All of this being said, there are a number of research studies that have indicated the benefits of essential oils particularly in the areas of mental health, hormonal balance, bacterial/viral/parasitic infections, irritable bowel syndrome, nausea and cancer (to name a few!) It does seem that smaller doses of essential oils can be very beneficial in these conditions. Lets take a look at a few examples…

Oregano Oil – Antibacterial helping to fight the common cold and flu

Fennel Oil – Can reduce cramping both from menstruation and during labor &delivery. A historical and modern stimulant of breastfeeding. Not to mention antimicrobial, antiviral, anti-inflammatory, anticancer, anti-nausea, anti-fever hepatoprotective and memory enhancing properties.

Lemon Grass, Cinnamon, Clove – Just 3 of over 30 essential oils that have been found to help with H.Pylori, Gastritis and Peptic Ulcer.

Coriander seed, Lemon Balm, Peppermint – Just 3 of a number of essential oils that can help reduce symptoms of Irritable Bowel Syndrome particularly when there is bacterial overgrowth.

Lavender – Effective in the treatment of anxiety.

The FDA provides a list of essential oils that are generally considered safe for consumption.  It can be assumed that these oils are safe for consumption in small doses. What does this mean in terms of dose and how should they be taken?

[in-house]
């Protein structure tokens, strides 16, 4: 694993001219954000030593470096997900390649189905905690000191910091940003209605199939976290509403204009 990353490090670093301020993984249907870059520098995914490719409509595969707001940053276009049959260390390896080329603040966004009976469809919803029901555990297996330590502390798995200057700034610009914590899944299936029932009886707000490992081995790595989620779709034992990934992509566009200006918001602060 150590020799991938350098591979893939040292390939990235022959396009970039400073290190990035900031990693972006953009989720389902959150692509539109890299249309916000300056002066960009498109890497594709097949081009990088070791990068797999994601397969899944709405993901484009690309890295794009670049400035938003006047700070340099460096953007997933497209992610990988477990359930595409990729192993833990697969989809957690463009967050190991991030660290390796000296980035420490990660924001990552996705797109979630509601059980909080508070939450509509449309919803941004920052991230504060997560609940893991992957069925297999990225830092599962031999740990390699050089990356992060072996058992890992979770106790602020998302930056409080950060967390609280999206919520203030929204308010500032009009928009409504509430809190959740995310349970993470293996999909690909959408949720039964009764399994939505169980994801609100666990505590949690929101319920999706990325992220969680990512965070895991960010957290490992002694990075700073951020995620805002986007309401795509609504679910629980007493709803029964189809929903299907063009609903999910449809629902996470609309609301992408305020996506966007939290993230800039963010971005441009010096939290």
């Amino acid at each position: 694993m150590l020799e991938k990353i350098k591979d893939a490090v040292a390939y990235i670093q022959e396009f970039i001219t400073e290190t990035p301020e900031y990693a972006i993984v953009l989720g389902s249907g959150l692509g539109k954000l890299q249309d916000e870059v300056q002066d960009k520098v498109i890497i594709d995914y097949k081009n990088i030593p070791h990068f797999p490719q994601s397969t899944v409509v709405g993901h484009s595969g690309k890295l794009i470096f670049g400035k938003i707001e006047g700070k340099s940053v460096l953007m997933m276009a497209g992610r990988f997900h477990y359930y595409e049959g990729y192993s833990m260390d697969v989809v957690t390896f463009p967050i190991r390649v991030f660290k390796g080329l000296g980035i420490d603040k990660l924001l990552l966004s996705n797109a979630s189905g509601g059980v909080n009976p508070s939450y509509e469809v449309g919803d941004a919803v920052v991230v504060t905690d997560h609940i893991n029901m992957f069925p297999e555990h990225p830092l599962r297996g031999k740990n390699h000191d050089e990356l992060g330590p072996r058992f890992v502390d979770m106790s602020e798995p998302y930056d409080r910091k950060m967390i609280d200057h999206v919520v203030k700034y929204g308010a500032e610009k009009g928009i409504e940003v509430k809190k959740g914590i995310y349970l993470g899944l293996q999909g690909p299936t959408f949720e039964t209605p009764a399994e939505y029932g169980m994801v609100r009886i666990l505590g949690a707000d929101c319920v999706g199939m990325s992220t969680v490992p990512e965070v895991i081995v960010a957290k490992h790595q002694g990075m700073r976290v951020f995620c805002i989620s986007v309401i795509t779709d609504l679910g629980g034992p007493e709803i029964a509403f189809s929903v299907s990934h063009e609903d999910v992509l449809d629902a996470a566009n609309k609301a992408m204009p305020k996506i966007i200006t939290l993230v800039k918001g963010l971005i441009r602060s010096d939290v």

My opinion on this as a Naturopathic Doctor is that there are a number of essential oils that are beneficial to improve wellness and promote healing of disease. However, because of the concentrated nature of the pure oil and their tendency to irritate skin and mucosal surfaces (mouth, throat, stomach, intestines), they should never be consumed as a pure oil. This is dangerous and can lead to improper dosing, significant gastric upset, disruption of intestinal bacteria and if too much is taken, a trip to the hospital. Long term use of pure essential oils (as seen frequently with oregano oil) upsets our gut bacteria leaving us susceptible to nutritional deficiency, digestive issues and immune system issues. So, I do not recommend taking the pure oil on its own. This leaves 2 other options. Essential oils can be consumed in enteric coated capsules (which means they bypass the stomach and are released slowly in the small intestines) or suspended in a substance which includes a fat such as a milk (ex., cow, nut, coconut milks) or in oils such as olive oil. Contrary to oral dosing instructions found on many websites, water or juice is NOT optimal because oil and water do not mix; this is similar to taking the pure oil on its own. Dosing should not exceed 3-4 drops per cup of milk or tablespoon of oil. This dosage may be repeated up to 3 times per day depending on the essential oil. Dosing an essential oil orally should be limited to 3 weeks and beyond that the supervision of a trained health care practitioner is recommended.